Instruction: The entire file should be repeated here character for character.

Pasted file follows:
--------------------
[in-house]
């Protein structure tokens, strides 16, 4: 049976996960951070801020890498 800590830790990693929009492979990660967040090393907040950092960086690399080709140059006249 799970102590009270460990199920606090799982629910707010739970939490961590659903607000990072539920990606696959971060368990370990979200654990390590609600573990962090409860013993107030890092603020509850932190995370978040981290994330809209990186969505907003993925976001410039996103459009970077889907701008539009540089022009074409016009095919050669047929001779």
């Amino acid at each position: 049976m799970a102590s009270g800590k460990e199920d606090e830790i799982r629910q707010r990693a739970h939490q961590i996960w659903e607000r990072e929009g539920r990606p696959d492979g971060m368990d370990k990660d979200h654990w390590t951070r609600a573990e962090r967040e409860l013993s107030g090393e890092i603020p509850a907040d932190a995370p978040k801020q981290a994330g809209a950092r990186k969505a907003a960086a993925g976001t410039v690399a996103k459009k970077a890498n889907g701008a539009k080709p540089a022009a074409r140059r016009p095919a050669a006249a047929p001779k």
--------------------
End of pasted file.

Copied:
[in-house]
């Protein structure tokens, strides 16, 4: 049976996960951070801020890498 800590830790990693929009492979990660967040090393907040950092960086690399080709140059006249 799970102590009270460990199920606090799982629910707010739970939490961590659903607000990072539920990606696959971060368990370990979200654990390590609600573990962090409860013993107030890092603020509850932190995370978040981290994330809209990186969505907003993925976001410039996103459009970077889907701008539009540089022009074409016009095919050669047929001779």
């Amino acid at each position: 049976m799970a102590s009270g800590k460990e199920d606090e830790i799982r629910q707010r990693a739970h939490q961590i996960w659903e607000r990072e929009g539920r990606p696959d492979g971060m368990d370990k990660d979200h654990w390590t951070r609600a573990e962090r967040e409860l013993s107030g090393e890092i603020p509850a907040d932190a995370p978040k801020q981290a994330g809209a950092r990186k969505a907003a960086a993925g976001t410039v690399a996103k459009k970077a890498n889907g701008a539009k080709p540089a022009a074409r140059r016009p095919a050669a006249a047929p001779k």